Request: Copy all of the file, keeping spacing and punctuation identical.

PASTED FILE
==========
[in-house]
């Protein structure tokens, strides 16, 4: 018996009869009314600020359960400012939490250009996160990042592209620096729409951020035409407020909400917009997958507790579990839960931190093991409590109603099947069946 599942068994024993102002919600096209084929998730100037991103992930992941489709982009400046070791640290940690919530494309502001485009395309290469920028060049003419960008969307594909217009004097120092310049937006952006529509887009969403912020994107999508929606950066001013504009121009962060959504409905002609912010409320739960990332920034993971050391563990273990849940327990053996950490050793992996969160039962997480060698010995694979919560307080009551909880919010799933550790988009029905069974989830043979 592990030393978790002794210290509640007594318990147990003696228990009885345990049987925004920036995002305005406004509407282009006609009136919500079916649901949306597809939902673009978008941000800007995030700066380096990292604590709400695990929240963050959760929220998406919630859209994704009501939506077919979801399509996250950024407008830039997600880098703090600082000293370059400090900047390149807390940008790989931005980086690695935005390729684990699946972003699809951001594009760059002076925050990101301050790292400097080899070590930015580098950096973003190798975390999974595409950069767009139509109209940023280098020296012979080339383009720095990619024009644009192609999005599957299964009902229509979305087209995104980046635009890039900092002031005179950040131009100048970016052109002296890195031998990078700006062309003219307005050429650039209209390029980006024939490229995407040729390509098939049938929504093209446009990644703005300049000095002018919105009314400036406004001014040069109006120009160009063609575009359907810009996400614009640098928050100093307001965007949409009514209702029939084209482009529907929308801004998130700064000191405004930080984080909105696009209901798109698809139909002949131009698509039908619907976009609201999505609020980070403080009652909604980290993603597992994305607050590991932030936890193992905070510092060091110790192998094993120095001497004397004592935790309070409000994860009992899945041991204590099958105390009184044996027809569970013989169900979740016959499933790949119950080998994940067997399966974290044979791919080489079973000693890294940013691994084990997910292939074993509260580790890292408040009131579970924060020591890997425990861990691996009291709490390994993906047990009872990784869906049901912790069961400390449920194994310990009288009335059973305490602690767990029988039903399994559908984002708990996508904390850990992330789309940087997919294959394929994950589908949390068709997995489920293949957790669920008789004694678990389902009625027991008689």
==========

[in-house]
């Protein structure tokens, strides 16, 4: 018996009869009314600020359960400012939490250009996160990042592209620096729409951020035409407020909400917009997958507790579990839960931190093991409590109603099947069946 599942068994024993102002919600096209084929998730100037991103992930992941489709982009400046070791640290940690919530494309502001485009395309290469920028060049003419960008969307594909217009004097120092310049937006952006529509887009969403912020994107999508929606950066001013504009121009962060959504409905002609912010409320739960990332920034993971050391563990273990849940327990053996950490050793992996969160039962997480060698010995694979919560307080009551909880919010799933550790988009029905069974989830043979 592990030393978790002794210290509640007594318990147990003696228990009885345990049987925004920036995002305005406004509407282009006609009136919500079916649901949306597809939902673009978008941000800007995030700066380096990292604590709400695990929240963050959760929220998406919630859209994704009501939506077919979801399509996250950024407008830039997600880098703090600082000293370059400090900047390149807390940008790989931005980086690695935005390729684990699946972003699809951001594009760059002076925050990101301050790292400097080899070590930015580098950096973003190798975390999974595409950069767009139509109209940023280098020296012979080339383009720095990619024009644009192609999005599957299964009902229509979305087209995104980046635009890039900092002031005179950040131009100048970016052109002296890195031998990078700006062309003219307005050429650039209209390029980006024939490229995407040729390509098939049938929504093209446009990644703005300049000095002018919105009314400036406004001014040069109006120009160009063609575009359907810009996400614009640098928050100093307001965007949409009514209702029939084209482009529907929308801004998130700064000191405004930080984080909105696009209901798109698809139909002949131009698509039908619907976009609201999505609020980070403080009652909604980290993603597992994305607050590991932030936890193992905070510092060091110790192998094993120095001497004397004592935790309070409000994860009992899945041991204590099958105390009184044996027809569970013989169900979740016959499933790949119950080998994940067997399966974290044979791919080489079973000693890294940013691994084990997910292939074993509260580790890292408040009131579970924060020591890997425990861990691996009291709490390994993906047990009872990784869906049901912790069961400390449920194994310990009288009335059973305490602690767990029988039903399994559908984002708990996508904390850990992330789309940087997919294959394929994950589908949390068709997995489920293949957790669920008789004694678990389902009625027991008689």